OTTAWA—Marian Hossa described this as a “special place.” And this special place returned the compliment, saluting a special player.
Hossa crafted a wraparound goal Thursday night for his 1000th career point, and as much as it hurt the Ottawa Senators, 17,529 fans at the Canadian Tire Centre arose to honor a future Hall of Famer.
“Goosebumps,” said Hossa, after the Blackhawks prevailed, 5-4, on Patrick Sharp’s shootout goal, the last puck fired during a game liberally sprinkled with turnovers and momentum changes.
One thing hasn’t changed since Hossa was drafted 12th overall in 1997: Hossa is a professional. There are pictures of past Senators teams throughout this building. There is Hossa, with different hairstyles posing with different mates from his tenure here. But he remains an elegant player, respected and respectful.
“This is where it all started,” said Hossa, who assisted on Jonathan Toews’ first of two goals, then afforded the Blackhawks a brief 4-3 advantage at 13:50 of the final period to become the 80th individual in National Hockey League history to attain the 1,000 point plateau.
As a child in what was then Czechoslovakia, Hossa would watch rare glimpses of professional sports made available on TV from North America. He studied a legend in his hockey, Wayne Gretzky, but also Michael Jordan, the Bulls icon who devastated opponents the old-fashioned way. If his shot wasn’t dropping on a particular night, Jordan would defeat you by defending you.
Hossa completes thusly on skates. He doesn’t have to make points to make a difference. Stripping an adversary of the puck is as delightful to him as finding the back of the net.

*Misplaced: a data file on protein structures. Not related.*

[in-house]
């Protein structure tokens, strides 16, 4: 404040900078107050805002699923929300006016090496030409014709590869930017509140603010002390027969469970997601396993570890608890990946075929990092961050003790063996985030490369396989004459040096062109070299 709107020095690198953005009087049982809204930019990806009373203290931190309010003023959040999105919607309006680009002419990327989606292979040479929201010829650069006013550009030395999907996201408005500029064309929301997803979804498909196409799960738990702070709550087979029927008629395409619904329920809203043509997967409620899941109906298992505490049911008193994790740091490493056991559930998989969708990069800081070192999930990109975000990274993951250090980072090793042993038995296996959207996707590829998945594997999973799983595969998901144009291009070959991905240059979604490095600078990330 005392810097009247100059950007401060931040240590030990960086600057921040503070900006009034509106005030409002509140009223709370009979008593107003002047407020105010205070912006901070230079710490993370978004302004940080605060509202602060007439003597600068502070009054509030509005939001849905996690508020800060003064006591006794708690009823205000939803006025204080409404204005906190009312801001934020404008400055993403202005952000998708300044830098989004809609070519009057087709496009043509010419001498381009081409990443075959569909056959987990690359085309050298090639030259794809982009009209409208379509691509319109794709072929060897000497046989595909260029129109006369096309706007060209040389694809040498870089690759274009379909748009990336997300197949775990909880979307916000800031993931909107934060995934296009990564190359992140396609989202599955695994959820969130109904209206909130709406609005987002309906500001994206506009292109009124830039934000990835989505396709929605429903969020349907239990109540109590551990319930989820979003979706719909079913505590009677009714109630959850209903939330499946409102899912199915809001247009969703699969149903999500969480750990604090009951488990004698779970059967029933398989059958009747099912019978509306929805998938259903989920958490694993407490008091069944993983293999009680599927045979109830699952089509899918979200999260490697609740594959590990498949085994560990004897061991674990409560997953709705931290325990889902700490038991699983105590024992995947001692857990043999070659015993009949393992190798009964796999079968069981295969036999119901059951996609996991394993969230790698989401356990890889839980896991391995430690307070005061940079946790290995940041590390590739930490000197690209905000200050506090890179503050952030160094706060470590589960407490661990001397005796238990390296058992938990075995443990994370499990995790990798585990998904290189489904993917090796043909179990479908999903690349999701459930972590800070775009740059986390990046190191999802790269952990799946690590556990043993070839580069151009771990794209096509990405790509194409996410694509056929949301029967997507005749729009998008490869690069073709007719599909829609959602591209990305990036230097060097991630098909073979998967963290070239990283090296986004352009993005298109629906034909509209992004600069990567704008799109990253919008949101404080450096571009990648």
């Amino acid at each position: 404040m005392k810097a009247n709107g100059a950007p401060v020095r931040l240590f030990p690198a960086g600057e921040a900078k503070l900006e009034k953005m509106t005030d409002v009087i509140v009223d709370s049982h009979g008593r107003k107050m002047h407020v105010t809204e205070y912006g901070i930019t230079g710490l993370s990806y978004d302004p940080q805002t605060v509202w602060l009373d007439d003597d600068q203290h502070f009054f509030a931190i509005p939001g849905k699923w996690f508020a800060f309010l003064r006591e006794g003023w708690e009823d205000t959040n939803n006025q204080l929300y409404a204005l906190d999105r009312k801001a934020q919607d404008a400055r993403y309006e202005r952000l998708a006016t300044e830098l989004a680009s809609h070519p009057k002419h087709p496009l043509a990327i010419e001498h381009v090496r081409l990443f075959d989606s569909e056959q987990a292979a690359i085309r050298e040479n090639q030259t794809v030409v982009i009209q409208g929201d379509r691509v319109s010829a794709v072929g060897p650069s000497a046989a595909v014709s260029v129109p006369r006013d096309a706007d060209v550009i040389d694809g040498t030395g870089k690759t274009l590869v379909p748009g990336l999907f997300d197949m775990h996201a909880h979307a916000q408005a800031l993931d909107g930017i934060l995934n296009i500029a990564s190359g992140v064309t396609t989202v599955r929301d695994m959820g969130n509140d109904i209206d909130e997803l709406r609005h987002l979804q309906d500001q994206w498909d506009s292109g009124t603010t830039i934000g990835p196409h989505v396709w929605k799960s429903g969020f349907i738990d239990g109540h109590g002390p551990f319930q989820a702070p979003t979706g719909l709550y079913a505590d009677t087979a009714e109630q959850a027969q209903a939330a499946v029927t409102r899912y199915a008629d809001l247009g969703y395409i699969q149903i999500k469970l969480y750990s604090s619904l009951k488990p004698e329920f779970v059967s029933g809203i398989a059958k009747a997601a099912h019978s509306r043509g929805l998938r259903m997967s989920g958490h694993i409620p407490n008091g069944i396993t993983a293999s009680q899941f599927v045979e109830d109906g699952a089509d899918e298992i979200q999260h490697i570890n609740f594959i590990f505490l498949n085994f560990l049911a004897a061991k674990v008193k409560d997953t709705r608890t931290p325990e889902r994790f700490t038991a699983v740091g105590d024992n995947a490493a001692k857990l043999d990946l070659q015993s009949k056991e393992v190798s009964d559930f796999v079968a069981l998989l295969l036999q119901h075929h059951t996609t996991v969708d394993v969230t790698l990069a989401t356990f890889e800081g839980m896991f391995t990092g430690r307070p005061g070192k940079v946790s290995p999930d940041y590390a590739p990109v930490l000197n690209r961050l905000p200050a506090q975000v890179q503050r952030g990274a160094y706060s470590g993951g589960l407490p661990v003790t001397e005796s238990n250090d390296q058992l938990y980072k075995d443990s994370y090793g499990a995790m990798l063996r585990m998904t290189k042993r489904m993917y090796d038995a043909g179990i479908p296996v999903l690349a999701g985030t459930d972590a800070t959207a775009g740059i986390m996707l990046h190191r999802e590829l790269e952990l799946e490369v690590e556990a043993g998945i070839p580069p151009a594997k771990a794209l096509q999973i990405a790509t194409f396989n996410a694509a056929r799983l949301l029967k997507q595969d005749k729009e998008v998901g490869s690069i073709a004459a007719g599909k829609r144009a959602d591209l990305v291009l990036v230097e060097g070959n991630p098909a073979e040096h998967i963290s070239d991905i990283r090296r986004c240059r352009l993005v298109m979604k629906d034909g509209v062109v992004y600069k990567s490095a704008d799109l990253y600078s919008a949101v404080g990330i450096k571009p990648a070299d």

“Class act,” said Toews.
“An honor to be on his side,” added Duncan Keith.
Hossa left the Senators for the Atlanta Thrashers, then played with the Pittsburgh Penguins and Detroit Red Wings before joining the Blackhawks in 2009, just in time to contribute to the first of two Stanley Cups. He logged only seven years in Ottawa, but this is a hockey mecca that appreciates excellence, friend or foe.
“I was very fortunate, coming here at the beginning,” said Hossa. “Nice people. Nice then, nice again tonight. I was pretty much by myself here as a rookie. Now, I’m 35 and around all these young kids, trying to keep up. This is all very nice. This is as good as it gets for me. I am very thankful for all the people who have helped me get to this milestone.”
Thursday night’s affair was the second Illinois cage match within the week featuring Ottawa’s Craig Anderson and the Blackhawks’ Scott Darling, both Chicago area natives. Darling won Sunday night in the United Center. He was not great Thursday night, but he did reject all three Senators in the shootout as Corey Crawford suited up and Antti Raanta sat out.
A humble man, Hossa was engulfed by the media following his landmark achievement. He’s getting older, true, but his style never gets old.